In my novel, Kafka In The Castle, I fill in his lost diaries. Here, as the learned Doktor of Laws from the big city, he has been asked to speak to the citizens of the small village of Zurau, where he is living with his sister.
He is talking about the end of the Empire that the townsfolk have been living under all their lives. The Empire, the Emperor, and the civilization they know, is soon to be swept away. Will their lives go with it?
Kafka speaks the truth, and Kafka avoids the truth.
15 January 1918
This war. They wanted my opinions about this endless war. These earnest, honest men, awaiting the words from the Herr Doktor of Prague.
I agreed only to answer questions – that way I could not be accused of fermenting treason. Even in these troubled times, the law allows a man to answer questions. Assuming that the law prevails.
The law was present in the form of the policeman, attending this questionable gathering while still in uniform. He doffed his hat as he shook my hand. I would rather have him in our midst, than lurking in the hall, taking notes. We have nothing to fear from him.
“Will the empire last?”
This was first from their lips. And they must have needed to hear the words, for even the Emperor must know that all is lost. The Old Order, having fallen into the hands of dull and witless men, must succumb. The complacency of the age must be purged – but that has not yet happened. That awaits the next generation – and the destruction will be furious. But I do not tell them this.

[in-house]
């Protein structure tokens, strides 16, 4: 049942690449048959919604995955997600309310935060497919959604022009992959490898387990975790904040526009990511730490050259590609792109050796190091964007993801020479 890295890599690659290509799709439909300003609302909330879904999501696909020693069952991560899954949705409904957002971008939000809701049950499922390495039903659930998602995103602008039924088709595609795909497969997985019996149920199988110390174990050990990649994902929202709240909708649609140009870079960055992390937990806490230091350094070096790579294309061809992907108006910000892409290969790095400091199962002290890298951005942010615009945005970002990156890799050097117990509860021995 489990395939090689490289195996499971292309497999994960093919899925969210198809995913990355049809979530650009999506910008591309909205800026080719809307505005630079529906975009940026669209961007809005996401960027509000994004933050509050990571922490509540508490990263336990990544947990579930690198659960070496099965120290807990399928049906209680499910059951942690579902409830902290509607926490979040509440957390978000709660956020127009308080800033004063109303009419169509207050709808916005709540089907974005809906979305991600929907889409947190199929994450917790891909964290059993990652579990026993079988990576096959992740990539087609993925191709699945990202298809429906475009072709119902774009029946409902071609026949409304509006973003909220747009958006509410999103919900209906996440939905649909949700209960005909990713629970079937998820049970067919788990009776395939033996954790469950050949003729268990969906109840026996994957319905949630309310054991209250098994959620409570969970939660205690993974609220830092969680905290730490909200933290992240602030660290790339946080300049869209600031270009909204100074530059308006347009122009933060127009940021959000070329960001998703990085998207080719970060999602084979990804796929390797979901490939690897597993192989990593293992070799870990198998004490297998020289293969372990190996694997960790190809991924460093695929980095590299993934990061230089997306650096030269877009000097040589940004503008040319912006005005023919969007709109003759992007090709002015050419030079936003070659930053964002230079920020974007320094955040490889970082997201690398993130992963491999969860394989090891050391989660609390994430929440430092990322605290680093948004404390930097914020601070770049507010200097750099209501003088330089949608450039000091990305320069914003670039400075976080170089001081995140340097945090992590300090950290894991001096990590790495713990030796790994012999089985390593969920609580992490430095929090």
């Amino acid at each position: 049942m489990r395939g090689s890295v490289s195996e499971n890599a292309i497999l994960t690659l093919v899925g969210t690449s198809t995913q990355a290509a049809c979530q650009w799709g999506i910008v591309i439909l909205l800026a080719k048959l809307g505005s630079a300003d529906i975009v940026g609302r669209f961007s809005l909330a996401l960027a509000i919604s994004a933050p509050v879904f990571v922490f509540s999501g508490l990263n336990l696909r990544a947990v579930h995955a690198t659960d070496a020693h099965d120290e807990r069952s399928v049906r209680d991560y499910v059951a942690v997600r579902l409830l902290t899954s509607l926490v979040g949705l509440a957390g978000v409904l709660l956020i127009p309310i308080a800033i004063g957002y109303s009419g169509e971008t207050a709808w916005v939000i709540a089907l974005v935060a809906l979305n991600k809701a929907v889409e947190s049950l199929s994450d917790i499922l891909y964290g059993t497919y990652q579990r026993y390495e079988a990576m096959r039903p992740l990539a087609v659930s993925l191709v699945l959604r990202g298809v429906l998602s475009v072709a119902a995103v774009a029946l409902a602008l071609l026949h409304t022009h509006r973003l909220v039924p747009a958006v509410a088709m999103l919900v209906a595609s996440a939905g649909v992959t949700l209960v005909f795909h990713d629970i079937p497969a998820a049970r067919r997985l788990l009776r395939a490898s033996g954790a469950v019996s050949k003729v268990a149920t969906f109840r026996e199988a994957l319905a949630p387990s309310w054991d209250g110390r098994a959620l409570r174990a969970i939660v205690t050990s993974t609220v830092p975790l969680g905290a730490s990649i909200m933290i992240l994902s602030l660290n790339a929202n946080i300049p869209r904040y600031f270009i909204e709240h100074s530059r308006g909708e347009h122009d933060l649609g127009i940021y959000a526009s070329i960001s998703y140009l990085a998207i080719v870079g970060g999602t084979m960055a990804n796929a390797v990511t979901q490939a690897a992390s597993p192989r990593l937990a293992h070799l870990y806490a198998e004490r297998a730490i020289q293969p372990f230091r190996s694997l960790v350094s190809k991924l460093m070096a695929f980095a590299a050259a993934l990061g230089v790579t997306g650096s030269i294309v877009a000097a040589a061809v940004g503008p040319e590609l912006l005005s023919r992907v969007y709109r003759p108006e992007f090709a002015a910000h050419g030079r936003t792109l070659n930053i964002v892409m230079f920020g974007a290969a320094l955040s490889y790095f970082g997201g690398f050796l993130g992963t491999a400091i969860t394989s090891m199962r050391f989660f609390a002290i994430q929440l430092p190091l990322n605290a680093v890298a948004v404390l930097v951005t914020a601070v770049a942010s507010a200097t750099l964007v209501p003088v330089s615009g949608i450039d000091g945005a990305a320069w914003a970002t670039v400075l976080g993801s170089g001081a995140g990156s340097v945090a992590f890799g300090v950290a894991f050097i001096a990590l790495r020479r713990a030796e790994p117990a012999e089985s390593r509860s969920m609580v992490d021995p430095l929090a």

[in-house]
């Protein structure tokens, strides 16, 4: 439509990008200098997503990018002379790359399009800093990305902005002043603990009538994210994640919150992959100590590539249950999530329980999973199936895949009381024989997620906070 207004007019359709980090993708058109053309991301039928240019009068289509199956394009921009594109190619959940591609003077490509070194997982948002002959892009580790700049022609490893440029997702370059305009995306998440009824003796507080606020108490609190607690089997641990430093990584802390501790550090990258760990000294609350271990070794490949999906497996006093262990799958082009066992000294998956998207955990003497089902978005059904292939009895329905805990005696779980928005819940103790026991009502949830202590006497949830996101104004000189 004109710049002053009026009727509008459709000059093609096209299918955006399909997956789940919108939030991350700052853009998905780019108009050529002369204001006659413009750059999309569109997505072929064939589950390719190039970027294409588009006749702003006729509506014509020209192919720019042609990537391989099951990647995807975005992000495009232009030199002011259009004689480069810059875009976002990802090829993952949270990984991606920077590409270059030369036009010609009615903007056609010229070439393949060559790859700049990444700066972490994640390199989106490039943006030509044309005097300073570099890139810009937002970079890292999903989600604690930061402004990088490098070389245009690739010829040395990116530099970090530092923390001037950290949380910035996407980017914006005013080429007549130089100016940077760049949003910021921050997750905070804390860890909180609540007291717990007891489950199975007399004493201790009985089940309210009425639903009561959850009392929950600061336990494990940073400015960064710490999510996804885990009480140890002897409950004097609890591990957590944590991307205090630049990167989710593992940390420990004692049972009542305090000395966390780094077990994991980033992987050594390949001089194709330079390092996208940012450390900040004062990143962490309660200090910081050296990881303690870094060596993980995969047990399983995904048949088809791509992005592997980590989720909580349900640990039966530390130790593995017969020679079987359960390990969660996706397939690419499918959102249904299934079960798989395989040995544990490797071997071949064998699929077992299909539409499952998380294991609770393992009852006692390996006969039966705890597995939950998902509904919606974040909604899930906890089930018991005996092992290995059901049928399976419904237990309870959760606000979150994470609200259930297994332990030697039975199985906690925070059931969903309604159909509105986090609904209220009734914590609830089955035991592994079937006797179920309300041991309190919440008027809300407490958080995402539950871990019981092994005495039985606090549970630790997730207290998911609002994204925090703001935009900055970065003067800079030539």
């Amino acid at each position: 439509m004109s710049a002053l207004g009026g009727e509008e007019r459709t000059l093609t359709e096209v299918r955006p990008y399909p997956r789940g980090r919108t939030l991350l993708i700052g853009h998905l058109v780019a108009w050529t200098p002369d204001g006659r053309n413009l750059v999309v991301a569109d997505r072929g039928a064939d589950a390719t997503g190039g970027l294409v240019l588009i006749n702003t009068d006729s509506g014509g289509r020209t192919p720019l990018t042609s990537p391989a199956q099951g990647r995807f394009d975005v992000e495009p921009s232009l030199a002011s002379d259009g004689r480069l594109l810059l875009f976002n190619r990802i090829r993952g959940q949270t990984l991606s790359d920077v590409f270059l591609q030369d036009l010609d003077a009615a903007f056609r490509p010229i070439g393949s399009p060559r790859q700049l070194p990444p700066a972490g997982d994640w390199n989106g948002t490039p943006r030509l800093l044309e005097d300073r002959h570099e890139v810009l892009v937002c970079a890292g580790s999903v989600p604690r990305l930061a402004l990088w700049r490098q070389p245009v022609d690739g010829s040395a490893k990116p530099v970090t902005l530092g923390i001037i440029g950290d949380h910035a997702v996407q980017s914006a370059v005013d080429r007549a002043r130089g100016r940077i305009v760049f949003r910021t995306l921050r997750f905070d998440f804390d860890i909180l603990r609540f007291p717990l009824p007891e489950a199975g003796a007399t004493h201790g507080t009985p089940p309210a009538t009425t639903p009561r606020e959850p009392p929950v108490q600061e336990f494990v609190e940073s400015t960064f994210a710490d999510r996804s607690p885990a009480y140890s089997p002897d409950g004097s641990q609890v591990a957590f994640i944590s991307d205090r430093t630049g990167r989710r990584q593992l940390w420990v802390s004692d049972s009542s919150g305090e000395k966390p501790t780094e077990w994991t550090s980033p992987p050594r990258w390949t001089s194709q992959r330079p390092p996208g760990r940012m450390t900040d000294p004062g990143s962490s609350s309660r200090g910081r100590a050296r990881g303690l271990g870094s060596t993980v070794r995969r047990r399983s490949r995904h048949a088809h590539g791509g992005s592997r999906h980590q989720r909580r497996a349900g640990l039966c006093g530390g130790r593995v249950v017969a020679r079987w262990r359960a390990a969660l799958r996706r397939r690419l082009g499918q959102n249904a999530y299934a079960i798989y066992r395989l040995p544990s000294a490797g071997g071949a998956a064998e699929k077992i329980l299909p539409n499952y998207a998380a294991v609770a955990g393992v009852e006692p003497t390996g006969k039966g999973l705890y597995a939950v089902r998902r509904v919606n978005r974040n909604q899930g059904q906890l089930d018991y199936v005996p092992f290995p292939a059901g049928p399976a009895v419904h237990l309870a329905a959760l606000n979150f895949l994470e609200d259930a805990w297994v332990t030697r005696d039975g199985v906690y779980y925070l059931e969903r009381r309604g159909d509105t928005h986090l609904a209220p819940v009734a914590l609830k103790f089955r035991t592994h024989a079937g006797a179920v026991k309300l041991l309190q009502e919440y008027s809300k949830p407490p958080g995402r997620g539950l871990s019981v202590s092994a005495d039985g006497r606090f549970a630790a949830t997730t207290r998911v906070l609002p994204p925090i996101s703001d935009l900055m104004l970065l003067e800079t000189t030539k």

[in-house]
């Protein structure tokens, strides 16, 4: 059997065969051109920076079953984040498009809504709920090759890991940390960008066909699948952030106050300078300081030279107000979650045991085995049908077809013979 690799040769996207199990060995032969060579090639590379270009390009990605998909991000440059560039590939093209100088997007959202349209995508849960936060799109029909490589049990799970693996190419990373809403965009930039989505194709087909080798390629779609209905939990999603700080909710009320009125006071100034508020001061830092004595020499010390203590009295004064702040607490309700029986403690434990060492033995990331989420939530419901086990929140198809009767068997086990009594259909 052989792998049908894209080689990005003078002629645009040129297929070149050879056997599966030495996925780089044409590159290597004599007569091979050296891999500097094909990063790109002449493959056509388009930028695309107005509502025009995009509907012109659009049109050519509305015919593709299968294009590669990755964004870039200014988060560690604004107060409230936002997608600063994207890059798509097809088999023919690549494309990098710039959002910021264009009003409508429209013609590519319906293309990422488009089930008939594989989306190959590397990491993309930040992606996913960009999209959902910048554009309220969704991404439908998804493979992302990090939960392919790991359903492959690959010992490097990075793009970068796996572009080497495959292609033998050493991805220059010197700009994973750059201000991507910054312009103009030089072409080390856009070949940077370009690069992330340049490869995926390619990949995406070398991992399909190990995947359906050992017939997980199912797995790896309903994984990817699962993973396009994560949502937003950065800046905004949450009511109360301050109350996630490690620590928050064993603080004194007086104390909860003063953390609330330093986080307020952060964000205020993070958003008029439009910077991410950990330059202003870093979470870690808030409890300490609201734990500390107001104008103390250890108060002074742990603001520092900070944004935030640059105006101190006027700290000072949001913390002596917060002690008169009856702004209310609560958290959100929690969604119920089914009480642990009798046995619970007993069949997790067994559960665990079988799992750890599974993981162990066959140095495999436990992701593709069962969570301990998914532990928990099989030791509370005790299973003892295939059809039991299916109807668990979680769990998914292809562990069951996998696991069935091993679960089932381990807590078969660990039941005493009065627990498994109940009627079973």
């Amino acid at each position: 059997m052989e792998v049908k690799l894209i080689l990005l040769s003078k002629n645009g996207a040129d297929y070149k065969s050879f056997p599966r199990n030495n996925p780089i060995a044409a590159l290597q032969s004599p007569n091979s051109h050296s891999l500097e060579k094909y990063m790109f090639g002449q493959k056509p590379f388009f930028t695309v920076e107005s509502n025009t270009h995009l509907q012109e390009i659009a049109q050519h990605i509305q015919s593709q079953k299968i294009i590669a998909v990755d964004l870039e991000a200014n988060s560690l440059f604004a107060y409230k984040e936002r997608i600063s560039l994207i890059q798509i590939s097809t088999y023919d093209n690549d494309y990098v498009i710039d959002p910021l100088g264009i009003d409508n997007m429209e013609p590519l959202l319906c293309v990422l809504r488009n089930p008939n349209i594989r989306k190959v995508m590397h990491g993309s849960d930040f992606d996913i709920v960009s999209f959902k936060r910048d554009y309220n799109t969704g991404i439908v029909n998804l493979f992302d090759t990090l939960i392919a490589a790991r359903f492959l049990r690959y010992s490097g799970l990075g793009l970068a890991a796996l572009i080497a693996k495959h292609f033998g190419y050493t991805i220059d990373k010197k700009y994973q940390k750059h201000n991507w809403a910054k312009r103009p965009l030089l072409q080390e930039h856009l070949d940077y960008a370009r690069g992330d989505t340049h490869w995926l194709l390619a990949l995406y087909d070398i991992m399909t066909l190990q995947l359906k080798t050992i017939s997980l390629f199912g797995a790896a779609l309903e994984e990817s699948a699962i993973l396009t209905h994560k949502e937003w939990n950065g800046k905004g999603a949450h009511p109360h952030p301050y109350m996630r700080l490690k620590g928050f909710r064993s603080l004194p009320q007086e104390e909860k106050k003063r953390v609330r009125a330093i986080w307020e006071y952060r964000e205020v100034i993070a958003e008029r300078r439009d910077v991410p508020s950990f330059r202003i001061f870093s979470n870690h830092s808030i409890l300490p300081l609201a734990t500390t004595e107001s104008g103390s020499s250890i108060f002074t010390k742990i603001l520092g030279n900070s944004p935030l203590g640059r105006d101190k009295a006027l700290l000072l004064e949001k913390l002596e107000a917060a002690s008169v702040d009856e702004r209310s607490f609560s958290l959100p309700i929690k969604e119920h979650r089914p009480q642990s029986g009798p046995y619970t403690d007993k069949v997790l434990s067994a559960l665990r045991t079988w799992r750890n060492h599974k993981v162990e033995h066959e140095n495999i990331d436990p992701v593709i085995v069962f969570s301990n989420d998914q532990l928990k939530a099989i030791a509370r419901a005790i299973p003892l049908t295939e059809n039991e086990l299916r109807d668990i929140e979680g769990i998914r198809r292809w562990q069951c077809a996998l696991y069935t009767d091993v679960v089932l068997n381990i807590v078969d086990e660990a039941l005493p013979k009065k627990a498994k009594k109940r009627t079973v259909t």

I am skillful in what I do not tell them, for the truth is beyond their power to persuade or control. (Their next questions would have been more difficult had I not curbed the truth further still.)
“What will happen to Zurau? What will happen to us?”
And they have every right to worry. To suspect. When a society crumbles, it is those at the bottom who get crushed. But I told them that Amerika seemed a just power – not bent on retribution.
I did not tell them that a victor can do as he wants.
And I told them that we live in a secondary part of a secondary empire – the powers of destruction will be concentrated on Vienna and Berlin.
I did not tell them that during the death of a snake, the spasms of the tail can be lethal.
And I told them something which could really be of help. I told them, in this coming year, to grow more food: fatten more beasts: prepare, preserve and put away. Fill their cellars and barns to bursting with food and fuel. Buy some things now, which they can use for barter later if the currency becomes worthless. Look after their families and lands. Look after each other.
16 January 1918
I did not tell them that war is the end result of injustice and arrogance, and that it is oftentimes necessary. I did not tell them that when the natural balance is upset by human action, the cost of righting it must be made in human payment. I did not tell them that a country where neighbour is cruel to neighbour is a country mean for war.
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